Forest Park Associates, Plaintiff-appellee, v. Richard A. Swartz, Defendant Third-party Plaintiff-appellant, v. Atlantic Associates, Inc., David Clapper, Third Partydefendants-appellees, 86 F.3d 1155 (6th Cir. 1996)Annotate this Case
May 24, 1996
Before: KEITH, MARTIN, and NELSON, Circuit Judges.
Richard A. Swartz ("Swartz"), Defendant and Third Party Plaintiff-Appellant, appeals the order of the district court granting summary judgment to Plaintiff-Appellee, Forest Park Associates ("Forest Park"), and dismissing Swartz's third-party complaint against Atlantic Associates ("Atlantic") and David Clapper ("Clapper"), Third-Party Defendants-Appellees. For the following reasons we AFFIRM the decision of the district court.
In August, 1987, Forest Park sold an apartment complex to Dayton Riverside. To help Dayton Riverside finance the transaction, Forest Park made a loan to Dayton Riverside in the amount of $1,025,000.00. The loan was one of four that Dayton Riverside attained from different entities to help finance the deal. The loan by Forest Park was secured by a promissory note, a third mortgage on the apartment complex and a guaranty executed by Richard Swartz, a general partner of Dayton Riverside.
Dayton Riverside made its last payment on the note to Forest Park on August 14, 1990. By September 1, 1990, Dayton Riverside had also defaulted on the other three loans that it had obtained to finance the purchase of the complex. In a letter dated October 2, 1990, Forest Park made a demand for the full balance of the note.
Sometime in October, 1990, David Clapper, a general partner of Forest Park, sought to acquire the apartment complex back from Dayton Riverside in order to protect Forest Park's investment in the property and in the hopes that under his management the venture could become profitable. Clapper, acting through his company, Atlantic Associates, Inc., began negotiations to purchase the complex with Swartz and the other entities that possessed mortgages on the property.
In late February, 1991, Swartz and Clapper negotiated and signed an Offer and Agreement of Sale ("Agreement") for the Apartment Complex. The crucial terms of the Agreement were as follows:
6. In reliance upon the truth and accuracy of the verified personal financial statement of Richard A. Swartz heretofore delivered by Seller [Dayton Riverside] and Richard A. Swartz to Purchaser [Atlantic], Purchaser agrees to cause to be delivered at the closing to Richard A. Swartz a release by Forest Park Associates of the Guaranty attached as Exhibit "I" and incorporated herein by reference and a consent by Forest Park Associates to the consummation of the transaction contemplated herein.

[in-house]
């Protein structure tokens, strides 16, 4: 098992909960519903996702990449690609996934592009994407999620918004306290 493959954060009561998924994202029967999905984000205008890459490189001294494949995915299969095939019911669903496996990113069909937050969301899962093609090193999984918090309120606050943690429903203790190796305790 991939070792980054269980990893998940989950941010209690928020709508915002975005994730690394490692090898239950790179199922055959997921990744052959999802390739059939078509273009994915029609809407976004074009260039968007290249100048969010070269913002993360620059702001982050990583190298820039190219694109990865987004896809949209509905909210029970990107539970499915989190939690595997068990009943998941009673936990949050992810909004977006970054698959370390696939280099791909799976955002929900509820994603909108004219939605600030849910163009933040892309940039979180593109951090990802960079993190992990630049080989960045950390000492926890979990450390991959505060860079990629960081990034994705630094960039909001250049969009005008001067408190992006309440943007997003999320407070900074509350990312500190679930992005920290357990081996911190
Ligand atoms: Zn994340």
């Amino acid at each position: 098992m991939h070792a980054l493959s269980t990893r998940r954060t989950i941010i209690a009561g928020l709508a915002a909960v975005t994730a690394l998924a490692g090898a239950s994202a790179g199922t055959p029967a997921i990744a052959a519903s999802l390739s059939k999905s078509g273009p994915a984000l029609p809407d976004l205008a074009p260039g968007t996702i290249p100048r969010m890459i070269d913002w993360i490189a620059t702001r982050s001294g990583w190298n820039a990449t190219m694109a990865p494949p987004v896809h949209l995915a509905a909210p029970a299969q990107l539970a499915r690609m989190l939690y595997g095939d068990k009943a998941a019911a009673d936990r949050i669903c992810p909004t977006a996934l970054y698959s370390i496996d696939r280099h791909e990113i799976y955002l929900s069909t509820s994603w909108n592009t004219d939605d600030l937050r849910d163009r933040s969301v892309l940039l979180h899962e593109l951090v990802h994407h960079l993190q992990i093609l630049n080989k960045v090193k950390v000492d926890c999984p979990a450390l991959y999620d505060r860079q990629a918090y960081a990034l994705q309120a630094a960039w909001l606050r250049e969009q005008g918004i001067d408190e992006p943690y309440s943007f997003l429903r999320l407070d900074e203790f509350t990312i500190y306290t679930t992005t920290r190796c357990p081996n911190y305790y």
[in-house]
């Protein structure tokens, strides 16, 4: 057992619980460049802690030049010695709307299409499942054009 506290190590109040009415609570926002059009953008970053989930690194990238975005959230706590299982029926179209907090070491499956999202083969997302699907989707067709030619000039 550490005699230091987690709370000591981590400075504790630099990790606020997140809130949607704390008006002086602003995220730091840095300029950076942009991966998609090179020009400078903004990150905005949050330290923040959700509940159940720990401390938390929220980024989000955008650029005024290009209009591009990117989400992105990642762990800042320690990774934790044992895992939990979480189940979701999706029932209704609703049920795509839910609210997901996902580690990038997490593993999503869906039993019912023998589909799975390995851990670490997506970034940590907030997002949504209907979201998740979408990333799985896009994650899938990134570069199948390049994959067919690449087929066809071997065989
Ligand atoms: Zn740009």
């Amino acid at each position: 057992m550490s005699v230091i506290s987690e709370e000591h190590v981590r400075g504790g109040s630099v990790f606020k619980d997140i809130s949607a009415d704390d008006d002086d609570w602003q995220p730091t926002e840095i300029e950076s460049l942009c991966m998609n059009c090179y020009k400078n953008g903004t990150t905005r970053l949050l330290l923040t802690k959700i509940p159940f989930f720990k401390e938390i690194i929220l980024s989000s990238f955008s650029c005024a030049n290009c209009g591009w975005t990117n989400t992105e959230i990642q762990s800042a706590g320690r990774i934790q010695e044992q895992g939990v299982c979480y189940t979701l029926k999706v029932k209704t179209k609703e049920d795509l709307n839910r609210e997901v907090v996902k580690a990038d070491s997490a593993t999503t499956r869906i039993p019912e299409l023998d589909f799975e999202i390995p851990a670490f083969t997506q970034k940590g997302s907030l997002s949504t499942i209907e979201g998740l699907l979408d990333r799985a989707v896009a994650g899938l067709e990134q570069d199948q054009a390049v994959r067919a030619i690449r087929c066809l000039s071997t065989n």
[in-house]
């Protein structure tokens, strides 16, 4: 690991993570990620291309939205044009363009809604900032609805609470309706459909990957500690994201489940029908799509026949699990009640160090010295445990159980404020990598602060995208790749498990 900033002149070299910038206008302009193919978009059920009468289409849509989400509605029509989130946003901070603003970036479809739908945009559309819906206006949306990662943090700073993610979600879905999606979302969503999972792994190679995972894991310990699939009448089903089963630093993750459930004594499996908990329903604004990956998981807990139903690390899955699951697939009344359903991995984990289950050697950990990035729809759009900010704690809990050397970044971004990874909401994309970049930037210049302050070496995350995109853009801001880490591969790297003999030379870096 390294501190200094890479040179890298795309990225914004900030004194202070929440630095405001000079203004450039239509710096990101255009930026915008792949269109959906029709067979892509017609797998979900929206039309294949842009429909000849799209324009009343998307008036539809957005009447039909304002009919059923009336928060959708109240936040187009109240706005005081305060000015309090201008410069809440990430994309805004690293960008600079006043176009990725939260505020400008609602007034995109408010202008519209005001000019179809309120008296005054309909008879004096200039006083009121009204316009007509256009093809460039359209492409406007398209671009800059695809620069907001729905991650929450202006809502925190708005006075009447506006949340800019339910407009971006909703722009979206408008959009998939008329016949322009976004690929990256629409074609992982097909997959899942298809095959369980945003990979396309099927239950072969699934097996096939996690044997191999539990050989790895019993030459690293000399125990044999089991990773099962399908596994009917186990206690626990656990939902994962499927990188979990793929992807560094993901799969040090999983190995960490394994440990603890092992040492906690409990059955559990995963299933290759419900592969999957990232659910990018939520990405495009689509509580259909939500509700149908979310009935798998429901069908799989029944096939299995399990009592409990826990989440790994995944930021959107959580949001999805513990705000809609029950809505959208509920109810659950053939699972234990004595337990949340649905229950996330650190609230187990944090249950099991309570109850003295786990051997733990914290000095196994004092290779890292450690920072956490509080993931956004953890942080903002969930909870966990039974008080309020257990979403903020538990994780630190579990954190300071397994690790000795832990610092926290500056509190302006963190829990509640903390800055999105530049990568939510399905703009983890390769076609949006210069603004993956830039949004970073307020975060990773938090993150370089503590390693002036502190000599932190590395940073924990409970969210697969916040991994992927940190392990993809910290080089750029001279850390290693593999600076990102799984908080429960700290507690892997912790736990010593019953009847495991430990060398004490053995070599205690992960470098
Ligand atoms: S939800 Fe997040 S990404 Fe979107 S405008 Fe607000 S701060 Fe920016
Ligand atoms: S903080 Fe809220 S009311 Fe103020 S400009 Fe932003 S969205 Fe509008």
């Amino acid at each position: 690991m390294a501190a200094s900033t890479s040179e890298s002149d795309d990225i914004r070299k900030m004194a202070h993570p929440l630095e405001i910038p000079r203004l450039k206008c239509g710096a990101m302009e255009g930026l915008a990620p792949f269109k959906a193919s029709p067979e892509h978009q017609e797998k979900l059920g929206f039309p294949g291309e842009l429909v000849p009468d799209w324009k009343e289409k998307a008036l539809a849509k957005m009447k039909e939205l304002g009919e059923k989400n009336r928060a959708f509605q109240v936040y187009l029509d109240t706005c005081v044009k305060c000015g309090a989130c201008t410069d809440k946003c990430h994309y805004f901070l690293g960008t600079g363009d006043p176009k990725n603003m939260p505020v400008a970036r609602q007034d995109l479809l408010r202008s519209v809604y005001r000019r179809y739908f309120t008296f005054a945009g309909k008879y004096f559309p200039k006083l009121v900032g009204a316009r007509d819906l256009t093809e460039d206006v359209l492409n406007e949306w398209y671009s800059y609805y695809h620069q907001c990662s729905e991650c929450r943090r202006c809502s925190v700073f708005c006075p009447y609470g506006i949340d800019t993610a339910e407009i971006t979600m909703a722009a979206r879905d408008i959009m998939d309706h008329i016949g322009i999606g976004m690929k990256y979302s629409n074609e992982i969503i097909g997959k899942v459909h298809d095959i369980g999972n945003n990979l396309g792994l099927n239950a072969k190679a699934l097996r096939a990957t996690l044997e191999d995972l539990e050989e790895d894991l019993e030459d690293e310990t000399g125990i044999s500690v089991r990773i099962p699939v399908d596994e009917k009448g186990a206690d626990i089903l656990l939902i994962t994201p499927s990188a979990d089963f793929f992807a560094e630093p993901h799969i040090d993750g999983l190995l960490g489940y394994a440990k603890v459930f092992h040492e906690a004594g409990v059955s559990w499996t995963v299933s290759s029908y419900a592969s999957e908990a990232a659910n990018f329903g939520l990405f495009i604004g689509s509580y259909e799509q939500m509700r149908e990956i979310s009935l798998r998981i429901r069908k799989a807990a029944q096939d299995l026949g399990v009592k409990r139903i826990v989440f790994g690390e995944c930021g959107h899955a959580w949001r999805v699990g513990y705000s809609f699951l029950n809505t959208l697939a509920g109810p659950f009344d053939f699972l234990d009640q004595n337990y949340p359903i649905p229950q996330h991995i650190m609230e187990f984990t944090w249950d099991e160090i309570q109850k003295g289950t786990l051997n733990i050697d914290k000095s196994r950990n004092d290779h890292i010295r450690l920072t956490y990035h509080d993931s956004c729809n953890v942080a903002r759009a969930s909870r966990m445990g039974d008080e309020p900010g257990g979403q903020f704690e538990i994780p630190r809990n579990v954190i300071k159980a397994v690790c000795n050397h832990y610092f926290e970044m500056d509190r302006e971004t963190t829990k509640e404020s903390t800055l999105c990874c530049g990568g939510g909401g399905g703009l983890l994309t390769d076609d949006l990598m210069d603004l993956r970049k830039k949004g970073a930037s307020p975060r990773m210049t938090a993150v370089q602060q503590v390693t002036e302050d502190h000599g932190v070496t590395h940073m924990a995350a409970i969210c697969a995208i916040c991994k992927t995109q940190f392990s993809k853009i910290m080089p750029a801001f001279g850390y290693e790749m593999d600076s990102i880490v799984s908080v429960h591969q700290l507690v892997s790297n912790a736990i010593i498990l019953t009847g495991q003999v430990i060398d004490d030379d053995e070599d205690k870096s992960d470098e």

9. In the event of default by Purchaser, Seller may declare a forfeiture hereunder and retain the earnest money deposit [$100.00] as its sole remedy....
19A. The following shall constitute conditions precedent to the liability of Purchaser to consummate the closing described herein, any or all of which may be waived by Purchaser:
(a) That Purchaser shall have consummated agreements satisfactory to it with Home Savings and First Mutual with respect to the mortgage indebtedness presently
encumbering the Property....
Swartz executed the Agreement on behalf of Dayton Riverside and personally with respect to paragraph 6.
The Agreement had a closing date of April 1, 1991. This date came and went without the consummation of the deal, and Atlantic tendered to Dayton Riverside the $100.00 earnest money deposit set forth in the Agreement as the exclusive remedy for the breach. The parties subsequently executed two amendments to this Agreement, the second of which was executed on July 13, 1992, and set a closing date of December 15, 1992. This amendment incorporated all portions of the original Agreement and first amendment which were not modified by the express language of the second amendment. The second amendment also reflected Atlantic's successful purchase of the second and fourth mortgages outstanding on the apartment complex. Thus, all that remained to consummate the deal was Atlantic's assumption and or purchase of the first mortgage. This was recognized in the second amendment by a provision which stated that,
11. This Agreement shall be null and void in the event that Purchaser fails to obtain a letter of intent from RTC, in a form acceptable to Seller [Dayton Riverside], Swartz and Purchaser [Atlantic] to accept a resolution of the debt owed it by Seller and Swartz and to deliver releases satisfactory to Seller and Swartz (which releases may be mutual) on or before October 15, 1992.